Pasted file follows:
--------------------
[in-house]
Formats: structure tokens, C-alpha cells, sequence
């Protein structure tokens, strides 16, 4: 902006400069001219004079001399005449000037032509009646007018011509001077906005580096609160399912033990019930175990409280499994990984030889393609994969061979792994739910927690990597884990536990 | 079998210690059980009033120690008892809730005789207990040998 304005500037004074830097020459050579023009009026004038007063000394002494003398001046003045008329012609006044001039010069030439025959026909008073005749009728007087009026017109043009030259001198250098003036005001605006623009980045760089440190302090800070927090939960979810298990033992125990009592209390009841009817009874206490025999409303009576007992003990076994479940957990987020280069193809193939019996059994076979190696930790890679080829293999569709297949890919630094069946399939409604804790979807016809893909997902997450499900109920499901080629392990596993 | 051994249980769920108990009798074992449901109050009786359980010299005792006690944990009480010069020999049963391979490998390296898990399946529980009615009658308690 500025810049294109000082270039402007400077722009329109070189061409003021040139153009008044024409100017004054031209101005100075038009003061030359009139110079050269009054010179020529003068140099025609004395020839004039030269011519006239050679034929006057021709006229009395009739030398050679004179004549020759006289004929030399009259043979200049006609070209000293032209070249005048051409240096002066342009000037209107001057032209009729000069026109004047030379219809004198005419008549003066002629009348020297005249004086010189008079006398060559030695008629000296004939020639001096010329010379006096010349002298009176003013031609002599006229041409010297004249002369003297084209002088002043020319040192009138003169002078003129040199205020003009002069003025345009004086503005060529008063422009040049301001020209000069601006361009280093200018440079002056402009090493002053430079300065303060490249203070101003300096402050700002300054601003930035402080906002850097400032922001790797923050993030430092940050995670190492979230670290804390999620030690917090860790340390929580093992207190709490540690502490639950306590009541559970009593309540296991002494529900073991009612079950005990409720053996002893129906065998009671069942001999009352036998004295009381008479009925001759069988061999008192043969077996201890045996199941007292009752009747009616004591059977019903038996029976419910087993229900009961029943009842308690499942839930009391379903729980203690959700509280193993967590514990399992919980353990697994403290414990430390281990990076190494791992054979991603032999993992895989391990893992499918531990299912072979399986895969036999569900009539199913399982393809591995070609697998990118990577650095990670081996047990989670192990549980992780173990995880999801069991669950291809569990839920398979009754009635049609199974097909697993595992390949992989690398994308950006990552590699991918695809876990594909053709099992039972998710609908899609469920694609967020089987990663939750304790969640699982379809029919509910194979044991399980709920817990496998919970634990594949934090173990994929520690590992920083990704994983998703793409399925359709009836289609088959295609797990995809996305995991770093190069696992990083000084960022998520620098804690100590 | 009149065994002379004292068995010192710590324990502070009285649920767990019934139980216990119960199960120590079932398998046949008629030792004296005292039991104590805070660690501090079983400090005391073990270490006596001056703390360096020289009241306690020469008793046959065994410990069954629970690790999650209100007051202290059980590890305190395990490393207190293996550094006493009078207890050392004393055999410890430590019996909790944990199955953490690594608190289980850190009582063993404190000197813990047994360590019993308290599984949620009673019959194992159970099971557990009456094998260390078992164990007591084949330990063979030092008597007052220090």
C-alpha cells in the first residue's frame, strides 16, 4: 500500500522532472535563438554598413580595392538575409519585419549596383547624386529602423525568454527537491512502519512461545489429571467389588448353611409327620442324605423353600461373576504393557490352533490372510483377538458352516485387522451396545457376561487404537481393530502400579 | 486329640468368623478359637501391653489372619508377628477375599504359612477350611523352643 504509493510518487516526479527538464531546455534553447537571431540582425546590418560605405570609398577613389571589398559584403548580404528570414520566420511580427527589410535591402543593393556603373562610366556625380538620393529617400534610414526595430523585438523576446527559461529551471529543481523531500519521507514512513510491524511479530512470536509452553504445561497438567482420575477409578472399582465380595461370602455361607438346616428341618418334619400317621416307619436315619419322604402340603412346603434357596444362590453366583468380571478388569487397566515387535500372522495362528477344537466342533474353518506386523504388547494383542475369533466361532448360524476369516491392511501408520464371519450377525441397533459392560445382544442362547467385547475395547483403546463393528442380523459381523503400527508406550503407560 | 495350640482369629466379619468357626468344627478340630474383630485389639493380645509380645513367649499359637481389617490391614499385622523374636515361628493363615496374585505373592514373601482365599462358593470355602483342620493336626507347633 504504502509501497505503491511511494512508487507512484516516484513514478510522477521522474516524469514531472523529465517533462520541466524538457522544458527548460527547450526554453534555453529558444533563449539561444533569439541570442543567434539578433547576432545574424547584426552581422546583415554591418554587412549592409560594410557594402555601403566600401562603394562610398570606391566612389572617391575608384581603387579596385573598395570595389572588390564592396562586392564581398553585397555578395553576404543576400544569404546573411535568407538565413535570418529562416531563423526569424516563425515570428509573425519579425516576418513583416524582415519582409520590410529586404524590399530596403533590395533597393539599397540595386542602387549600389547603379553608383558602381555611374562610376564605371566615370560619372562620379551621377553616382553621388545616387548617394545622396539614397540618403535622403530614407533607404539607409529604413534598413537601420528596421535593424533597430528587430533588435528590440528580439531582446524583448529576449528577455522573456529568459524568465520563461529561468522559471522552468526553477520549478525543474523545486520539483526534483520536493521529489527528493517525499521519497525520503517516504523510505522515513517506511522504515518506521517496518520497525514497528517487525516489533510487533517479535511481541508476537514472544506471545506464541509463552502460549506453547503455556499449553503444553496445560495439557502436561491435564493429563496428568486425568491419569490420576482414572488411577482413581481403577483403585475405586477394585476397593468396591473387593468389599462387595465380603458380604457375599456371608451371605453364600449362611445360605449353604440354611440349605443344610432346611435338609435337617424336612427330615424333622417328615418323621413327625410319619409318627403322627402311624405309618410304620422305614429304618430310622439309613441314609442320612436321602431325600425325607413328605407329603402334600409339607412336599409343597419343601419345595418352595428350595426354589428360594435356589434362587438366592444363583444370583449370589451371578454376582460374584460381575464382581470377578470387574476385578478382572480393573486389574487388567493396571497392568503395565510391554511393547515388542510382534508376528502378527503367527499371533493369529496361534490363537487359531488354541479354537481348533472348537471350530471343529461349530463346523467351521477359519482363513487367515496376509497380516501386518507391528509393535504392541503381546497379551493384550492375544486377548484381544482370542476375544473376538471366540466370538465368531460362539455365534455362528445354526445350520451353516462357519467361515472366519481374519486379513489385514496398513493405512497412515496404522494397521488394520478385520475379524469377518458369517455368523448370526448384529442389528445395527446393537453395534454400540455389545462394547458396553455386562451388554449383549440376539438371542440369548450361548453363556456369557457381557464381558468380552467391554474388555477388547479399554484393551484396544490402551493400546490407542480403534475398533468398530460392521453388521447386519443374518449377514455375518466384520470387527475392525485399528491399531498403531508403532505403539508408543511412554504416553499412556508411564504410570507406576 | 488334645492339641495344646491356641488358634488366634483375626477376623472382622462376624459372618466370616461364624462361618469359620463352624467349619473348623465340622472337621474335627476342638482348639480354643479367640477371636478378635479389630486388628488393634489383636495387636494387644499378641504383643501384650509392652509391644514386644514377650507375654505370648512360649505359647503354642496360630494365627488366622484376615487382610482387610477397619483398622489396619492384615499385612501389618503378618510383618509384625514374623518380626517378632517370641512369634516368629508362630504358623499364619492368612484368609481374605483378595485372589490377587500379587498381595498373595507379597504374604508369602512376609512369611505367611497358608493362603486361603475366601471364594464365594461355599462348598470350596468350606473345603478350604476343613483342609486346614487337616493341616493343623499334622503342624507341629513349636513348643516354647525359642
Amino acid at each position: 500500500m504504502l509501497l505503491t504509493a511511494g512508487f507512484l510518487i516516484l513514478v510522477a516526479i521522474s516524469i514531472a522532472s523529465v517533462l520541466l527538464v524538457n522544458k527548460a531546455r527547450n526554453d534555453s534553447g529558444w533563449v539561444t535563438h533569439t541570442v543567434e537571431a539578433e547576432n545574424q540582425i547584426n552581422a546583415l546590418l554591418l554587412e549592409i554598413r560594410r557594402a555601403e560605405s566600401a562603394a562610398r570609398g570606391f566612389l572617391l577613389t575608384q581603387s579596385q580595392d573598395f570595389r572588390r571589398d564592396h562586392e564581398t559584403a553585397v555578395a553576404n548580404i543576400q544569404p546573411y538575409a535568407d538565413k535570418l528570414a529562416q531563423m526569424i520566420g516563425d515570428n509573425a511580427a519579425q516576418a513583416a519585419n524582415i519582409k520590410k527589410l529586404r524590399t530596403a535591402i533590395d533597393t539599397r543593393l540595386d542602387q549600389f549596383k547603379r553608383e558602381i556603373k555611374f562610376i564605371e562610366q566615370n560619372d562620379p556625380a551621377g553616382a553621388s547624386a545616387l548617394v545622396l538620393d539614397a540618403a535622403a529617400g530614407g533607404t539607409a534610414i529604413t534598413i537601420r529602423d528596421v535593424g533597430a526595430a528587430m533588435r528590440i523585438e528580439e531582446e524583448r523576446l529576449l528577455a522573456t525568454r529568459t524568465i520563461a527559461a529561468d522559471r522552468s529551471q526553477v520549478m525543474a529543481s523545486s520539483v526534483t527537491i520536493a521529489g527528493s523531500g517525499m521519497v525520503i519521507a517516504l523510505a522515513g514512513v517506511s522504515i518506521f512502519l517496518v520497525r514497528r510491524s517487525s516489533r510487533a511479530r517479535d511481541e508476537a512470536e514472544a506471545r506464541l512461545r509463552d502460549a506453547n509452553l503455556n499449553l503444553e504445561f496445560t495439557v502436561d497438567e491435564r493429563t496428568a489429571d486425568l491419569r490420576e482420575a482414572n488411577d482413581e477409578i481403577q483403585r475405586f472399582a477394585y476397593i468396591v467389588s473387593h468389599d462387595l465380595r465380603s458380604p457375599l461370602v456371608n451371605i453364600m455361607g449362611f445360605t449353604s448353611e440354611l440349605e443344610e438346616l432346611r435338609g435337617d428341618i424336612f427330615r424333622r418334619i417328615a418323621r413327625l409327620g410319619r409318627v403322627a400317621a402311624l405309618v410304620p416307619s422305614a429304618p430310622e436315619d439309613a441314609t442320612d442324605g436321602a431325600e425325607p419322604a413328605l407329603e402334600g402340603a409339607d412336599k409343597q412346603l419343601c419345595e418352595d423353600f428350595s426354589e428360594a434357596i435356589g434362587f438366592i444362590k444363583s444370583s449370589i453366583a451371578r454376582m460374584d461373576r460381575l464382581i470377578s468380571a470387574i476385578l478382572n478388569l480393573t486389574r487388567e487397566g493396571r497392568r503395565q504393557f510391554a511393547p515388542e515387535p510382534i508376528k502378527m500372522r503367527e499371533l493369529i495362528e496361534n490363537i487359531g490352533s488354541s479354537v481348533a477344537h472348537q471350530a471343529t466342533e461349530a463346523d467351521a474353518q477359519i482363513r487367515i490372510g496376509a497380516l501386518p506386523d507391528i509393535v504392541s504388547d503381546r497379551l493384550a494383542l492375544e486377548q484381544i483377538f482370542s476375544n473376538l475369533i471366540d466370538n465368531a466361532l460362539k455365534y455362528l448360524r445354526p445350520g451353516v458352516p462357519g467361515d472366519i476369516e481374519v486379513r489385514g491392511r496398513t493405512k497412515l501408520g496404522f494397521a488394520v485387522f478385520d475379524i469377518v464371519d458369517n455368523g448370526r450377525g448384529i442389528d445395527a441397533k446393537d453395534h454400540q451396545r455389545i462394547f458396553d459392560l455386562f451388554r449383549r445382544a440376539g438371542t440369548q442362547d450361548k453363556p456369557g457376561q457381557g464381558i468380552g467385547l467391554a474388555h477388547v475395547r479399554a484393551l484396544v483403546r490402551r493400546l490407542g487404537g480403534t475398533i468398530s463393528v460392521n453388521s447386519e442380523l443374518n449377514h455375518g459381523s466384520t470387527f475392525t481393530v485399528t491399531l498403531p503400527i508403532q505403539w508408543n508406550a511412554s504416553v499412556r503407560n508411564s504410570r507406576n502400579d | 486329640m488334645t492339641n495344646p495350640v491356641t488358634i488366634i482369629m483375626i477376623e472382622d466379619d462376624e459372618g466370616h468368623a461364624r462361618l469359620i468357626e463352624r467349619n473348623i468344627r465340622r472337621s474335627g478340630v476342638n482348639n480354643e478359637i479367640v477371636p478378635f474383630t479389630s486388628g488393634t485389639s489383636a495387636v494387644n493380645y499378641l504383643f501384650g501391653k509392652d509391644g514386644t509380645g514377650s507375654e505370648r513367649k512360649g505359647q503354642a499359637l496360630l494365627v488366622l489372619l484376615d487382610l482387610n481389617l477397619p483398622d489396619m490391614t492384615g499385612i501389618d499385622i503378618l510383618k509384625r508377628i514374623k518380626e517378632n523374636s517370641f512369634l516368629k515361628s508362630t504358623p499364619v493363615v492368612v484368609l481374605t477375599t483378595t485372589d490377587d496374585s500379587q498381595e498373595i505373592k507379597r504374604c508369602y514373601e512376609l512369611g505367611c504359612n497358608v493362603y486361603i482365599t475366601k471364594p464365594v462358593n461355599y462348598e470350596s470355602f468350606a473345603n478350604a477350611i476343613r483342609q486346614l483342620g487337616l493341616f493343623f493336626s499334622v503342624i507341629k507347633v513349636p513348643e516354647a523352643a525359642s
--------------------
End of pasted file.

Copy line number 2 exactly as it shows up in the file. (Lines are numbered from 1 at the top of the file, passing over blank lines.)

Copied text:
Formats: structure tokens, C-alpha cells, sequence